In response to the only member of the military to die of rabies since 1967 in the Vietnam war, the U.S. Army with the Center for Disease Control has launched an educational campaign alerting soldiers to the importance of having animal bites treated for rabies.
Stars and Stripes has more:
In September, the Armed Forces Health Surveillance Center released a study reporting that service members sustained 20,522 animal bites from January 2001 to December 2010, or about 40 per week. Most were bitten in the United States, where rabies is rare.
Of the 643 troops bitten in Iraq or Afghanistan, only 117 received rabies vaccines, according to the report.
The report notes that some of those bites may have come from military working dogs, which are vaccinated against rabies. The report also stated that the military’s bite statistics are undoubtedly underestimated, since minor bites often go unreported.
Spc. Kevin Shumaker, 24, was bit by a stray dog while in Afghanistan, and Stripes reports he told his parents he had received three of the six rabies shots but not the final three because they were expired.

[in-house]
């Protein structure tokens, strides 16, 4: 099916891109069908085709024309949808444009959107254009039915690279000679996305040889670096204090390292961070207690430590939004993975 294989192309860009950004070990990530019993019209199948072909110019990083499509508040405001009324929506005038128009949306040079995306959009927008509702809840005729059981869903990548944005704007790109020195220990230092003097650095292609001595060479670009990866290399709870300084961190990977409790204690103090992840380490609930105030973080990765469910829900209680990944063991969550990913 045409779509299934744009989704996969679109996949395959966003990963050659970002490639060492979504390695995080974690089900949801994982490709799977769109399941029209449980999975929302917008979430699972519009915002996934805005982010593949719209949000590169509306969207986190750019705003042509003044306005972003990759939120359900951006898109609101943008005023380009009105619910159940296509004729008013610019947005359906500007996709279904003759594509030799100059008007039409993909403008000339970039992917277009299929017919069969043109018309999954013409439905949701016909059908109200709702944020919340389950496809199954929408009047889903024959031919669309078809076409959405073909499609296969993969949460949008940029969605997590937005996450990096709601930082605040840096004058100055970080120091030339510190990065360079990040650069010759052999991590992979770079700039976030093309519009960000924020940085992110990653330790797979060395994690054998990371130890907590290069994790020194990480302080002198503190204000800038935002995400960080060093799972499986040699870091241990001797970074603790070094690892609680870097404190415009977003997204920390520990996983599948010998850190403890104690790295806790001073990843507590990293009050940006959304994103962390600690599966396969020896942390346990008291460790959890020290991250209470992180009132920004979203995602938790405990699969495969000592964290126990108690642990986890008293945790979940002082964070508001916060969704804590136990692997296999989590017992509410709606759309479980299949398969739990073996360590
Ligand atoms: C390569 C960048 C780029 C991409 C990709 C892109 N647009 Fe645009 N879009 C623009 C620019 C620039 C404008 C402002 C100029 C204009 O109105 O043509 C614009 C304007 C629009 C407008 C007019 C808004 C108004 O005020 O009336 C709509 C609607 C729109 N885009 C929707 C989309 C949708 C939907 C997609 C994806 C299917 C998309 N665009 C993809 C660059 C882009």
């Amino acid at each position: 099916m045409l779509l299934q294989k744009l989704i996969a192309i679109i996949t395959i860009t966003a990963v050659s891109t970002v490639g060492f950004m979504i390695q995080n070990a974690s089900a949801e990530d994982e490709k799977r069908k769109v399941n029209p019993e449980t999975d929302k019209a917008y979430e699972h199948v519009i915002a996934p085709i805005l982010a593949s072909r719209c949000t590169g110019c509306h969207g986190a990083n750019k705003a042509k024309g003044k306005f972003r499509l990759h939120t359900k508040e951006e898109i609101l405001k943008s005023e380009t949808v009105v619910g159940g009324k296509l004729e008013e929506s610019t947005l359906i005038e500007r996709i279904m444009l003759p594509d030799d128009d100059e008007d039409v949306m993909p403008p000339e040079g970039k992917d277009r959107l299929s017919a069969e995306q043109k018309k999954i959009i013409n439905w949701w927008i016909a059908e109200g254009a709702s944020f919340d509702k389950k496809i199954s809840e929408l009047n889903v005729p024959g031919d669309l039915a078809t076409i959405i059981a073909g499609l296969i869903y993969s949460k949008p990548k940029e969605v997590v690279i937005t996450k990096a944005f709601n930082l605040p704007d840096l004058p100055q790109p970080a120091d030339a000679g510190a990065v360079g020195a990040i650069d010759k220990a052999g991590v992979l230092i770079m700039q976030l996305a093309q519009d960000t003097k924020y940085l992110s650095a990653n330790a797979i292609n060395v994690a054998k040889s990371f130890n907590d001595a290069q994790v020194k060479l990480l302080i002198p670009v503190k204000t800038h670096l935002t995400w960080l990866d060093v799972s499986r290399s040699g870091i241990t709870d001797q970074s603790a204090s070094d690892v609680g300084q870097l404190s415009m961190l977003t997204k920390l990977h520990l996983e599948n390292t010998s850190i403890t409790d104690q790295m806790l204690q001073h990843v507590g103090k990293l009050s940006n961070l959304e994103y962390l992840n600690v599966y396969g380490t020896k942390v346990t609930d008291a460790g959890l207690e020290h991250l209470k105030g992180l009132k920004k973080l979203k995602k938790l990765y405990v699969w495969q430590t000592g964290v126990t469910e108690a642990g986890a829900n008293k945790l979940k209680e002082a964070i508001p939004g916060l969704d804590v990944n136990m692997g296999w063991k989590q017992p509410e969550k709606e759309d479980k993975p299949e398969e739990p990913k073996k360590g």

Shumaker died eight months after the bite. Rabies, according to the National Institute of Health, has an average three to seven week incubation period, during which little to no symptoms may be experienced, but incubation could take as long as seven years. NIH states that once symptoms become apparent the person rarely survives, usually undergoing respiratory failure within seven days; there is no treatment for rabies patients when exhibit symptoms.
According to NIH, those who have been bit by an animals should contact their doctor right away and will being shots of the vaccine over month; most patients also receive human rabies immunoglobulin.